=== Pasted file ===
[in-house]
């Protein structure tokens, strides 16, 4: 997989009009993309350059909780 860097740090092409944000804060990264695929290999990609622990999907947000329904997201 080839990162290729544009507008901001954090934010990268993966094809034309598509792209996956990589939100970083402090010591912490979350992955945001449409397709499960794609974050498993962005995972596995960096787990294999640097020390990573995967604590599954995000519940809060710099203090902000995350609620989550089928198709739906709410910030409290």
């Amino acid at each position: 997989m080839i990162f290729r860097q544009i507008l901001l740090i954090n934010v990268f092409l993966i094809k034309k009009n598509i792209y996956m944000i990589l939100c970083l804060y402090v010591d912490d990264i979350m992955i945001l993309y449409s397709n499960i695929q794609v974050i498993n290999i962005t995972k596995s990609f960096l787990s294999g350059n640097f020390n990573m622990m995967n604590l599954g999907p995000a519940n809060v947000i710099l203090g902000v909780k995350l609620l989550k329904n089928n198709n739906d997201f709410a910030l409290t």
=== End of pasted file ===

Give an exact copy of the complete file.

[in-house]
């Protein structure tokens, strides 16, 4: 997989009009993309350059909780 860097740090092409944000804060990264695929290999990609622990999907947000329904997201 080839990162290729544009507008901001954090934010990268993966094809034309598509792209996956990589939100970083402090010591912490979350992955945001449409397709499960794609974050498993962005995972596995960096787990294999640097020390990573995967604590599954995000519940809060710099203090902000995350609620989550089928198709739906709410910030409290």
């Amino acid at each position: 997989m080839i990162f290729r860097q544009i507008l901001l740090i954090n934010v990268f092409l993966i094809k034309k009009n598509i792209y996956m944000i990589l939100c970083l804060y402090v010591d912490d990264i979350m992955i945001l993309y449409s397709n499960i695929q794609v974050i498993n290999i962005t995972k596995s990609f960096l787990s294999g350059n640097f020390n990573m622990m995967n604590l599954g999907p995000a519940n809060v947000i710099l203090g902000v909780k995350l609620l989550k329904n089928n198709n739906d997201f709410a910030l409290t």